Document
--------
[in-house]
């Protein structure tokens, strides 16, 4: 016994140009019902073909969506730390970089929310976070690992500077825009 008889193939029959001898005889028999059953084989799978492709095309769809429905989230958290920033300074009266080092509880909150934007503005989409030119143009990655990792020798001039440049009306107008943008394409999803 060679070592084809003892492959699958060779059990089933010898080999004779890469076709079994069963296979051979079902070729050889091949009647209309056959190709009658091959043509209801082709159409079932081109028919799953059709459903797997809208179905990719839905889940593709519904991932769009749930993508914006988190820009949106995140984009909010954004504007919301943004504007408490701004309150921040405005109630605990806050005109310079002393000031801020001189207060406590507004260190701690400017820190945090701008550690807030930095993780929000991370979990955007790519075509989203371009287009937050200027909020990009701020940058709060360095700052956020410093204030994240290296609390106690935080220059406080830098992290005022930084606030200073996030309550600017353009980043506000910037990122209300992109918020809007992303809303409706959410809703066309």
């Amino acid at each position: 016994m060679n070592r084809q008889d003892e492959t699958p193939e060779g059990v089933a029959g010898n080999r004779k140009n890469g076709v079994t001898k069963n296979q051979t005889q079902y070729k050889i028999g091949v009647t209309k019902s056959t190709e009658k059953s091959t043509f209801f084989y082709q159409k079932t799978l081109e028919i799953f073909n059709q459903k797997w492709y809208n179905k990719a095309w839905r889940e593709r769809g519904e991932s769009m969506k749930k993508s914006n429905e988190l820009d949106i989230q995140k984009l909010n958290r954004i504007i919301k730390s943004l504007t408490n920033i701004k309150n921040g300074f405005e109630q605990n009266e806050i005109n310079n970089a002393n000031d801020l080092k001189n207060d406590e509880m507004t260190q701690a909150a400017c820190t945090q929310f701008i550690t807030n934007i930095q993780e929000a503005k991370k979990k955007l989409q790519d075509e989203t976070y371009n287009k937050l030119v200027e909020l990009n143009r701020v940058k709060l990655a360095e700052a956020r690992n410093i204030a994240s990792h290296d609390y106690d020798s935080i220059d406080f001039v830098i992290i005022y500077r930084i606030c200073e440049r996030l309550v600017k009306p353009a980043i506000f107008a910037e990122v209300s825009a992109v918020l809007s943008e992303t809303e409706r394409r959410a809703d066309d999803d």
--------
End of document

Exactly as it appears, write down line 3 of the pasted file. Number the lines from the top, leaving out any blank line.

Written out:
């Amino acid at each position: 016994m060679n070592r084809q008889d003892e492959t699958p193939e060779g059990v089933a029959g010898n080999r004779k140009n890469g076709v079994t001898k069963n296979q051979t005889q079902y070729k050889i028999g091949v009647t209309k019902s056959t190709e009658k059953s091959t043509f209801f084989y082709q159409k079932t799978l081109e028919i799953f073909n059709q459903k797997w492709y809208n179905k990719a095309w839905r889940e593709r769809g519904e991932s769009m969506k749930k993508s914006n429905e988190l820009d949106i989230q995140k984009l909010n958290r954004i504007i919301k730390s943004l504007t408490n920033i701004k309150n921040g300074f405005e109630q605990n009266e806050i005109n310079n970089a002393n000031d801020l080092k001189n207060d406590e509880m507004t260190q701690a909150a400017c820190t945090q929310f701008i550690t807030n934007i930095q993780e929000a503005k991370k979990k955007l989409q790519d075509e989203t976070y371009n287009k937050l030119v200027e909020l990009n143009r701020v940058k709060l990655a360095e700052a956020r690992n410093i204030a994240s990792h290296d609390y106690d020798s935080i220059d406080f001039v830098i992290i005022y500077r930084i606030c200073e440049r996030l309550v600017k009306p353009a980043i506000f107008a910037e990122v209300s825009a992109v918020l809007s943008e992303t809303e409706r394409r959410a809703d066309d999803d």